AI for Beginners: We’re All Going to be Replaced by Robots (How AI and Machine Learning Can Shape the Future)

Do you keep hearing the phrase “AI” and wonder what it’s all about? Well if you need a crash course in AI (or machine learning, as it’s often called), we got you covered! So then…what do the self-driving Google car, Netflix recommendations and handwriting recognition software all have in common? They signal the eventual takeover of robots from humans (we kid!). They all use AI, or machine learning, which allows computers to identify patterns and operates under the theory that computers can learn without programming them for specific tasks. Scientists want to find out if computers could learn from data, therefore, the more data they are exposed to, the more they are able to adapt independently.

There has been a long standing quest to infuse intelligence into computers and machines in order to get them to work for us. Japan is currently planning a robotics revolution, envisioning a world where artificial intelligence is integrated into everyday life, helping with things such as carrying bags in airports, caring for the elderly, and ferrying us around in robot taxis. While some of us in the West may be seeing visions of Westworld or the Terminator, Japan (and many other countries) are embracing the integration of robots in society.


In more and more cases, machine intelligence is becoming superior to human intelligence. Machines can assist humans in a variety of ways, and one reason for this is because machines are way more accurate than humans. Machine vision is better than human vision, self-driving cars are more secure than human driving cars (looking at accidents per mileage), as the robot vision system is much more accurate and predictable than human action. Machines are also not ruled by emotion, so they can always act clearly according to their programming. Of course this can have ethical and moral implications (should a self-driving car hit a child crossing the road if it can’t turn in time?). However, it seems as though we are increasingly able to outsource some of our tasks and brain power to robots and machines.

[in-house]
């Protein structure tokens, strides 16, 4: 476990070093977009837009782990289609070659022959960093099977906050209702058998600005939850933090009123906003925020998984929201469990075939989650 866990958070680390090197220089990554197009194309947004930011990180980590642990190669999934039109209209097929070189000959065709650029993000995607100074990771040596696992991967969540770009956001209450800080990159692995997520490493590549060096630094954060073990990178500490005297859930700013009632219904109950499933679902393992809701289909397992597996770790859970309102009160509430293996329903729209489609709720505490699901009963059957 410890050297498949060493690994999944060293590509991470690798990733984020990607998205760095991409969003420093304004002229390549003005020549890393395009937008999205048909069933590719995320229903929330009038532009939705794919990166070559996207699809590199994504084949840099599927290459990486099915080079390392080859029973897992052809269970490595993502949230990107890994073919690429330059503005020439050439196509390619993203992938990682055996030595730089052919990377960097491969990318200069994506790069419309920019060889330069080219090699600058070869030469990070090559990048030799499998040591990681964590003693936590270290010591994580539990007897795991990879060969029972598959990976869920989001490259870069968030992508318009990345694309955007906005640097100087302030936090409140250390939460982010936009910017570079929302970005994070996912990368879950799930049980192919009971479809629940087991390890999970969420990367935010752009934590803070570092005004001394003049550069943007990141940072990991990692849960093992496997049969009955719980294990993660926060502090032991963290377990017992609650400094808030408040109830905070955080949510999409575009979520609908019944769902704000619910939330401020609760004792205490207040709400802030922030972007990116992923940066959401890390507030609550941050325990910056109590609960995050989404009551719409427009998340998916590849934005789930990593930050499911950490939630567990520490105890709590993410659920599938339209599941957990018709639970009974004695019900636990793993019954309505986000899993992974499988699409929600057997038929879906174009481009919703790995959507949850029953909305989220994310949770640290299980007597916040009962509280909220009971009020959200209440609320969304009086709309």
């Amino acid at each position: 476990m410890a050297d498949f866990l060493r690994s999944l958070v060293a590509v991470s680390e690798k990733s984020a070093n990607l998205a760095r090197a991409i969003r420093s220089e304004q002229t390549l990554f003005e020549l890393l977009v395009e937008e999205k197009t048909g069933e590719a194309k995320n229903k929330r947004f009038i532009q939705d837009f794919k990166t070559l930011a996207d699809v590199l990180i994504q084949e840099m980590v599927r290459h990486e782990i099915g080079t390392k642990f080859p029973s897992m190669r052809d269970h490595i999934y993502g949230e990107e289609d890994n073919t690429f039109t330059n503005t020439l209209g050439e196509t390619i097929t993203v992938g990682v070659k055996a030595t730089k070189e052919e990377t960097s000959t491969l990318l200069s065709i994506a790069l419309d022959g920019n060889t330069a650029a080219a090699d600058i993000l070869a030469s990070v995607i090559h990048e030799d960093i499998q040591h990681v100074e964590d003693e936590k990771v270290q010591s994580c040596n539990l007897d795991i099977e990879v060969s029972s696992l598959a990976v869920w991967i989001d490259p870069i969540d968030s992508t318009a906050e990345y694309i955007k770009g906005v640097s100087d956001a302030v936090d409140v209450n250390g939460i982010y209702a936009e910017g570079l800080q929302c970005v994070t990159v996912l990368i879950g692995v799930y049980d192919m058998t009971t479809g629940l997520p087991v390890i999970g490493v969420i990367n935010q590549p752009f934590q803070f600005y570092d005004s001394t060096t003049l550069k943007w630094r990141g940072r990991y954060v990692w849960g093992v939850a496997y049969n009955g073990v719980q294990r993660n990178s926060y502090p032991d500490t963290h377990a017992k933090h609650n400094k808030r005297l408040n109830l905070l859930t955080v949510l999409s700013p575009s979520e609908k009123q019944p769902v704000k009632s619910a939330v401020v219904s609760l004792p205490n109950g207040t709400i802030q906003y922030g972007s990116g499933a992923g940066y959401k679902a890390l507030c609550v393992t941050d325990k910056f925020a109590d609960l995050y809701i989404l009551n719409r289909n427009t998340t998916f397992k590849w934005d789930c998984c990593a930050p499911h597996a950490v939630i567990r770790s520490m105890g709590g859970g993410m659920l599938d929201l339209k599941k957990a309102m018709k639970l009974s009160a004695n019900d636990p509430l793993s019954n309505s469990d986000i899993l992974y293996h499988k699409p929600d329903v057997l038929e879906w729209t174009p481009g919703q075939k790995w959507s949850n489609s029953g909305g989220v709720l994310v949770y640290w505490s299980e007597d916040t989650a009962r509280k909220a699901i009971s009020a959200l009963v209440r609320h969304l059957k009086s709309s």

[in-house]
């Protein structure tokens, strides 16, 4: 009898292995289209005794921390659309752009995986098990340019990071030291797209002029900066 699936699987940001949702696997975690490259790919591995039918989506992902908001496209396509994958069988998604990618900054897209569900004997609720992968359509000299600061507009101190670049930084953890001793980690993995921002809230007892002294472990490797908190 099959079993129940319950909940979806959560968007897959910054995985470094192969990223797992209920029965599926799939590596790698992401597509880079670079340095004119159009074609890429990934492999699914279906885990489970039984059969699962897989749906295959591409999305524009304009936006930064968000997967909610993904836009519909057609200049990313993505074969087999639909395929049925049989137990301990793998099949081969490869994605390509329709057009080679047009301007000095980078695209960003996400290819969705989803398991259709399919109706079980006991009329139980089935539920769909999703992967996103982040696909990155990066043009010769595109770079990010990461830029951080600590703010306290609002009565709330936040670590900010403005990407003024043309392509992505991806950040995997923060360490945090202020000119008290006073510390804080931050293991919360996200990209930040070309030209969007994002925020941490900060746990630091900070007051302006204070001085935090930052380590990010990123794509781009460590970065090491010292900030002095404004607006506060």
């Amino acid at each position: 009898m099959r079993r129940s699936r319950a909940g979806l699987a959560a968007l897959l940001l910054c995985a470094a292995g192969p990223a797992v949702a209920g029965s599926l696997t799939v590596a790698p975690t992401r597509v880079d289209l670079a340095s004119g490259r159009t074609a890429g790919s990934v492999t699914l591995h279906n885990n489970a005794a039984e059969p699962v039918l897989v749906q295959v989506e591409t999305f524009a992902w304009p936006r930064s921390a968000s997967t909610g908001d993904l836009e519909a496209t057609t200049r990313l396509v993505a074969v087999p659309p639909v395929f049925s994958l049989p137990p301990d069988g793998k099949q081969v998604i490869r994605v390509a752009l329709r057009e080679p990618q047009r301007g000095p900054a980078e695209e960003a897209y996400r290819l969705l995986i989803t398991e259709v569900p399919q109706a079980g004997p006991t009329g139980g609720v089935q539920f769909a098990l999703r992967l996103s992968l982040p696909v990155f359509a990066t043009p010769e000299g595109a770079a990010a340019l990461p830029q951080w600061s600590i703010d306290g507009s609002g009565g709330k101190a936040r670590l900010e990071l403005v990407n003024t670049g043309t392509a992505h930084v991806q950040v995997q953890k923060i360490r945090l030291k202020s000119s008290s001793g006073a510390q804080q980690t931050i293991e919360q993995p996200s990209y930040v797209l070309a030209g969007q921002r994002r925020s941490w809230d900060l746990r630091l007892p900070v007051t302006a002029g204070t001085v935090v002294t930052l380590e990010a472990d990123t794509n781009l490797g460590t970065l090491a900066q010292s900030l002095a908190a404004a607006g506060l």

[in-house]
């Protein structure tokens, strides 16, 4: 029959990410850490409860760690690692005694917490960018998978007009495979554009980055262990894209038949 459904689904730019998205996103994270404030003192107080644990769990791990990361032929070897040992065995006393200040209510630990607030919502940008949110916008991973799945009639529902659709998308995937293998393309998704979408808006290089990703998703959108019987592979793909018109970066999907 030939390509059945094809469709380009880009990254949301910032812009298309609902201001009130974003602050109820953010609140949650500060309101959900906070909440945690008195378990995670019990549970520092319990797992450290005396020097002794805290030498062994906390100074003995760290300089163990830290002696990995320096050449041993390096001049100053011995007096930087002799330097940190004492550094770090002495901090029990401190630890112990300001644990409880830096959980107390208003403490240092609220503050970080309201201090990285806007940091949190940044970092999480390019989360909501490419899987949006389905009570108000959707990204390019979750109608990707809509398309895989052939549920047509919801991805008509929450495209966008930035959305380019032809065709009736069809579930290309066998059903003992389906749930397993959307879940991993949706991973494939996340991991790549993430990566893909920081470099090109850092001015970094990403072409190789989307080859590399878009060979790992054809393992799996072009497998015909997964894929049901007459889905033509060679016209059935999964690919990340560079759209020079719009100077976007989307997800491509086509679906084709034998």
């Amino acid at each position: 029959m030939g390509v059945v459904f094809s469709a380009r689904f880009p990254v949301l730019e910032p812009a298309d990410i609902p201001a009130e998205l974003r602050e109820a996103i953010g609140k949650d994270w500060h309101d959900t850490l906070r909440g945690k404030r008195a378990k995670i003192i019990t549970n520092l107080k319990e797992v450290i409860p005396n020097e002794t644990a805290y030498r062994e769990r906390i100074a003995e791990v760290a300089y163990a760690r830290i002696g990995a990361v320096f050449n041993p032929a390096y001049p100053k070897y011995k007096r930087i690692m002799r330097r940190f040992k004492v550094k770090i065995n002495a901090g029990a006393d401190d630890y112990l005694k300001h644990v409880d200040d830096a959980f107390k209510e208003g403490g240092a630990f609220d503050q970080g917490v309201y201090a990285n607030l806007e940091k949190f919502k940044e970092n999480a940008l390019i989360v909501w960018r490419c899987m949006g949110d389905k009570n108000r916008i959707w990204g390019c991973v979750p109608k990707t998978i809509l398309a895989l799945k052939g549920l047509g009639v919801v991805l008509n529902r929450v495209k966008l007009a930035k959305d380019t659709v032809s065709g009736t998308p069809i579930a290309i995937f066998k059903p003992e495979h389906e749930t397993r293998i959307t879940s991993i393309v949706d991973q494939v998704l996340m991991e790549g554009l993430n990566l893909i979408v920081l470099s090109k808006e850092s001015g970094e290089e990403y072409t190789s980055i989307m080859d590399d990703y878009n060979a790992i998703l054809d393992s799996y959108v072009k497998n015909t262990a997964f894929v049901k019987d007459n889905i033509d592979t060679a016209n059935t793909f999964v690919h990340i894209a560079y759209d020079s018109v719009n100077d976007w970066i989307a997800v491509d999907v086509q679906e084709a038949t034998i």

Boy in robot hat/mask, kid smiling in robot costume.

Now perhaps machines will be able to write our stories as well.  There has already a lot of experimentation in creating content by extracting data from images. Using something called “attention network”, a computer can be shown a scene of a picture that can help it to tell a story. The attention network can look at different areas of a scene and describe exactly what it sees. So by pointing out the different scenes or aspects of various photos, and putting them together, it is possible to create a story. However, what is missing from machine learning and AI in storytelling is that it lacks context. Context is something that is extremely difficult to replicate or represent in computers. For now, it seems to be a uniquely human trait.
A man leading a clone parade

One popular method in AI is “word embedding”, which allows the machine to identify a word by the company it keeps. So if the machine can recognize a word by other words around it, it can figure out the word through association. This algorithm will then try to look at a word and predict perhaps 5 words that usually come before and after. What’s cool about this is that the algorithm continues to learn with every word is correctly predicts, so it trains the machine to learn dynamic lexicons, and human language. This is some of the machine learning and AI that we use here at DEEP. While focusing on sports, for example, we may want to collect data on injuries.

Well in sports, there are thousands of injuries and many different ways to describe them, so we had to be smart about our method. We programmed the algorithm with common injuries such as ankle sprains, concussions and torn ACLs, and then used them to see injuries that are similar. This expands the types of injuries we can identify because the computer has already seen tons of data with injury language and can make the connection based on similarity of language.

Tweets image5B

It’s impossible to predict where the future of AI and machine learning will take us. Looking ahead in a positive light, machine learning can help augment all the areas where one really needs to have a wide or deep knowledge of a subject (or many subjects). Lawyers, doctors, and transportation are already being transformed before our very eyes.

What kind of AI or robot do you wish you had in your life?

Here at DEEP, we investigate the world of knowledge visualization, so stay up to date with us as we share our findings!



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